Marwan was born and raised in Damascus. He was 14 when the war started in 2011. In 2012, a year after tanks first appeared on the streets he has grown up on, he fled to Egypt with his mother and sister.
"Egypt was one of the 3 countries we could go to without visas. It was a completely different world – very conservative and unlike what we got used to back in Syria. We couldn’t feel safe there, there wasn’t enough freedom to feel safe. My mother and sister didn’t wear hijabs for example, and it was dangerous for them to even go out dressed in a more liberal way."
After a year they moved to Turkey, which despite its rising nationalism and hostility towards newcomers, has provided them with a slightly better environment to organise a life of their own.
"There is a very defining line in Turkey between "us" and "others" that I feel makes it hard for anyone to feel fully welcome and integrated. In both countries we lived in a rather closed, secluded community of Syrians and didn't get many chances to interact with the locals.
It's not always the fault of Syrians themselves - it is hard to blame anyone for trying to stay in touch with their culture and identity, and often it's the receiving community that pushes them to separate rather than participate."
It is sometimes the case that the receiving states perpetuate this problem by implementing certain policies, as for example restricted access to housing that pushes refugees off to socially deprived suburban neighbourhoods in many European cities, or deliberately allocating newcomers by the American resettlement programme to areas where populations of the same culture group already exist .
Imagine you are forced to leave behind everything and everyone you have ever known. Have you ever been to a foreign country where you cannot even pronounce street names and nothing around makes sense? Can you imagine you are being left there and expected to call this strange place home out of the sudden?
You find yourself in chaos and unfamiliarity, and as your family faces the same fears, they can no longer shelter you. Somehow you need to figure out how to find a school you can go to, all on your own. Your adolescence is spent in a sense of guilt that your parents need to take care of you while you cannot help them in their struggle.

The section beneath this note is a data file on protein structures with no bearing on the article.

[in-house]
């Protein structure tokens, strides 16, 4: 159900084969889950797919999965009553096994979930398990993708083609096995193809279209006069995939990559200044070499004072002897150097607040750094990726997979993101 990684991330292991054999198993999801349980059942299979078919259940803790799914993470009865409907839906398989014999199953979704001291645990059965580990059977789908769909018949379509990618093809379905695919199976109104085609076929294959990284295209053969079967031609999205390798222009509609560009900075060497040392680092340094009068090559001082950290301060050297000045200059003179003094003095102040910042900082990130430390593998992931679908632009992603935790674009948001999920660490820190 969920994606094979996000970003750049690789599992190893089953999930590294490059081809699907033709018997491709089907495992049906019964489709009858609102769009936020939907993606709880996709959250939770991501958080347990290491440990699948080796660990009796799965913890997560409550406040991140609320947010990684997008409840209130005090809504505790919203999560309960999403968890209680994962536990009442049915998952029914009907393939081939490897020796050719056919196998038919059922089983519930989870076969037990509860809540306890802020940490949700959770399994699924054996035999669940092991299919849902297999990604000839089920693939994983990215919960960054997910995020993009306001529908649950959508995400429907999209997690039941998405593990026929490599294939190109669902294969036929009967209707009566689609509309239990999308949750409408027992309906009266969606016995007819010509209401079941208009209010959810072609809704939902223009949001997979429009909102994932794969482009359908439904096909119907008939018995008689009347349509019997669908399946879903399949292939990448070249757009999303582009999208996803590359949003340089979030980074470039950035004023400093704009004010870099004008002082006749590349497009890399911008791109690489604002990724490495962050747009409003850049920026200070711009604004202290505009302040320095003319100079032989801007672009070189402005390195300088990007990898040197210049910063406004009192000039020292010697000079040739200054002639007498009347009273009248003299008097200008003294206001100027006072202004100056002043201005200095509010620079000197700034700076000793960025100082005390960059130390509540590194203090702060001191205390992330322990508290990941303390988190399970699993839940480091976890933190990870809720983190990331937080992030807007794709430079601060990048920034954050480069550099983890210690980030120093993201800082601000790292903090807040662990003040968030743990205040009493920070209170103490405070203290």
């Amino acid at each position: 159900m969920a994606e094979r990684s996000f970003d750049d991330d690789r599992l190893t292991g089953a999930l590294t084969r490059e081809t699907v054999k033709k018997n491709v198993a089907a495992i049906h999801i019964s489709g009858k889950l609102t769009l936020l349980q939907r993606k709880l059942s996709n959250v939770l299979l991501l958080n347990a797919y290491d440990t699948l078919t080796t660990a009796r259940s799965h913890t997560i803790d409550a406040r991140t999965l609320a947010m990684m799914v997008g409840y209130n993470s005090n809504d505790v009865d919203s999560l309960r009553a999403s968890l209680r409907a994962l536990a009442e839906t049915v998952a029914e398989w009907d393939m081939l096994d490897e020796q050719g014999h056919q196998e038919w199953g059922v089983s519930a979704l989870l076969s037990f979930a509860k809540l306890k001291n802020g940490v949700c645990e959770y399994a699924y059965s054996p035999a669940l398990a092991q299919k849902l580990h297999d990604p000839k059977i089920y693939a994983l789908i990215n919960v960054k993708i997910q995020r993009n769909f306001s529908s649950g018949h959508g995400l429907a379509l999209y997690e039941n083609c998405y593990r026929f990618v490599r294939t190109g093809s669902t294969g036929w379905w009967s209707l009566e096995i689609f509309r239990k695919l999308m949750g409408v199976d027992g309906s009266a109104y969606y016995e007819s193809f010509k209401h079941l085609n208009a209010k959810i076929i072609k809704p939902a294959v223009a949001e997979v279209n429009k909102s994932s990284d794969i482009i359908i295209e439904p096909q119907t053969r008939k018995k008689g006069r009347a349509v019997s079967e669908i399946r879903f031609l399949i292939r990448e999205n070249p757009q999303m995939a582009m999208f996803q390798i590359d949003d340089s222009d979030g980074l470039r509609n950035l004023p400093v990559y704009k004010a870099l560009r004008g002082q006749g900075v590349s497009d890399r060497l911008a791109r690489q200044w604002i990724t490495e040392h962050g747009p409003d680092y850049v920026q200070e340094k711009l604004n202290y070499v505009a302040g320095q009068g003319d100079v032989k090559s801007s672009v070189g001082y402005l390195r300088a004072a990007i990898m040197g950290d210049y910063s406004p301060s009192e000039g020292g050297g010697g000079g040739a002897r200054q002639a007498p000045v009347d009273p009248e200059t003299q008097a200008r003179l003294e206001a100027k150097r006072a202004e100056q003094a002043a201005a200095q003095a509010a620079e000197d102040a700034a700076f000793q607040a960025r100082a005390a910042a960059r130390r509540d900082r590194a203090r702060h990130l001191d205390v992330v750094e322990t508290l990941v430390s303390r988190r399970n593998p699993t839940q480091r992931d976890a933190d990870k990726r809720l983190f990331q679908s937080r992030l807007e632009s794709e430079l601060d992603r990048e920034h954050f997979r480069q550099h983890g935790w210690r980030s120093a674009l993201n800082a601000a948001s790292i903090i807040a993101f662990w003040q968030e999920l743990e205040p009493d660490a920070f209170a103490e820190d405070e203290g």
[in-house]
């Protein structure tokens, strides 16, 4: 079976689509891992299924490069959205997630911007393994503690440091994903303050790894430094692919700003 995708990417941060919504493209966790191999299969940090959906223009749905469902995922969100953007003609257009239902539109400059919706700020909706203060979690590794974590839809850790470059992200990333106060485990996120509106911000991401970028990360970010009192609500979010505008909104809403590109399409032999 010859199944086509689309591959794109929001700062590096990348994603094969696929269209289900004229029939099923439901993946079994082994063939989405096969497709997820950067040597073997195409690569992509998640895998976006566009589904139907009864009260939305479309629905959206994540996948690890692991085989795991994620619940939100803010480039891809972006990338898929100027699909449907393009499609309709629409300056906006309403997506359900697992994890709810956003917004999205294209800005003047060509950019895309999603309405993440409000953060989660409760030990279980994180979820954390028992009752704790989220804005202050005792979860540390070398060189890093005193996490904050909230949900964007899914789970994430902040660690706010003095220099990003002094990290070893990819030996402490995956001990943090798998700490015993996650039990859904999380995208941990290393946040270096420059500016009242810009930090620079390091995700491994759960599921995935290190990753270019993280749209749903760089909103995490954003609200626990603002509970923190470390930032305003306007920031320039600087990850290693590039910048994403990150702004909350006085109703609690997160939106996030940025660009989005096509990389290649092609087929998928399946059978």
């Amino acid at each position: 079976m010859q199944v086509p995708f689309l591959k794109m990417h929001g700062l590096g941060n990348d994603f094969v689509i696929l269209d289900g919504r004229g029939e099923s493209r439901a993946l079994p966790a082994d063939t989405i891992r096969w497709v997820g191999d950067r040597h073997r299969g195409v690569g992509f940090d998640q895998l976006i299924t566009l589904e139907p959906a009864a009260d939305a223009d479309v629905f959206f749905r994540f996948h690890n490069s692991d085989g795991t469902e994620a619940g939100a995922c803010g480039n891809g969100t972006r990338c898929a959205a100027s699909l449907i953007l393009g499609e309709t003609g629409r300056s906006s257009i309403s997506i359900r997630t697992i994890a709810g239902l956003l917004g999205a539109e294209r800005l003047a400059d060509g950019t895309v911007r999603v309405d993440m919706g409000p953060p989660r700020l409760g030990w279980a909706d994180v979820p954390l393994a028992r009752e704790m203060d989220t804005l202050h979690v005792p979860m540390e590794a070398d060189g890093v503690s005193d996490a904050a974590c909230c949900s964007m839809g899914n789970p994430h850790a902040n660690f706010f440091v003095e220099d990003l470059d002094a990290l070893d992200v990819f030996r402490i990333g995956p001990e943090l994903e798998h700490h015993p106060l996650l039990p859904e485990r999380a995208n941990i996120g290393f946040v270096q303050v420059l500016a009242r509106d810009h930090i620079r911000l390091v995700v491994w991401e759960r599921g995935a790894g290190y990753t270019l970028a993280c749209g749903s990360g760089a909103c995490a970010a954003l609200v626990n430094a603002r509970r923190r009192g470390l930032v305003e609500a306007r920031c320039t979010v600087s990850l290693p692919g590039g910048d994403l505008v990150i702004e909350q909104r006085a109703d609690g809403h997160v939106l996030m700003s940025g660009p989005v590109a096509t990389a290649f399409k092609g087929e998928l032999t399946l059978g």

"I had no life. I had no youth. These years when I was growing up, I have spent moving from one place to another, caring about rent, bills, and papers, trying to figure everything out."
Then yet another cultural transition happened - getting into an international school in Mostar did not just mean moving to Bosnia; it meant opening endless possibilities to travel and discover Europe that he has grown to love just as much as you or I do.
While many Syrian refugees emphasise a longing to go back to their motherland as soon as the conflict comes to an end, Marwan did not feel that way living in Europe. Here is where he is in place. Here is where he, and his future, belong.
"Europe is my safe zone."
Meanwhile his family contributed to the breathtaking 1,015,078 - number of refugee arrivals to the EU by sea in 2015, to reach Sweden. The support system existing there made it possible for them to settle in - most importantly by providing them with language classes, as well as workshops preparing them for the labour market. To avoid pushing them into poverty in the transitional period before their qualifications are recognised, the state pays for the time they spend at these workshops; they did not have trouble finding jobs because there is a dedicated service to connect them with employers. They plan to stay there.
Where is home?
"I don't think of a particular place when I think about home. One of the things that war taught me is that physical homes can be destroyed very easily. If we tie our identities to these, then our identities will be destroyed easily too. As I did not want to let this happen, my home became the people who were around me in the most difficult times."
Travelling around Europe, Marwan also witnessed people of different cultural backgrounds growing more and more distant and wary of each other. He is disturbed by the current rapid rise of right-wing populist parties all over the continent, and the shift in people's approach towards diversity that is connected to it.
"It's sad to see some countries like Poland, Hungary, or Slovakia shutting themselves off, but I understand it. In such homogeneous societies letting in something new and different always brings change, and change can be scary."
Language is of greatest importance in overcoming these barriers. "It's important that I know English, because this way I can share my perspective and experiences, I can tell what it's really like." A lot of hostility comes from a lack of understanding, and it is harder to relate to someone if they cannot communicate their feelings and stories to us.
"I feel that if it would be possible for people to talk to each other, to somehow connect, they would have more sympathy towards each other."
Marwan and I were both 14 when the Syrian war broke out. The only reason why I could keep waking up in my own bed afterwards, while he could not, was that his bed happened to be in Damascus, and mine safe thousands kilometres away.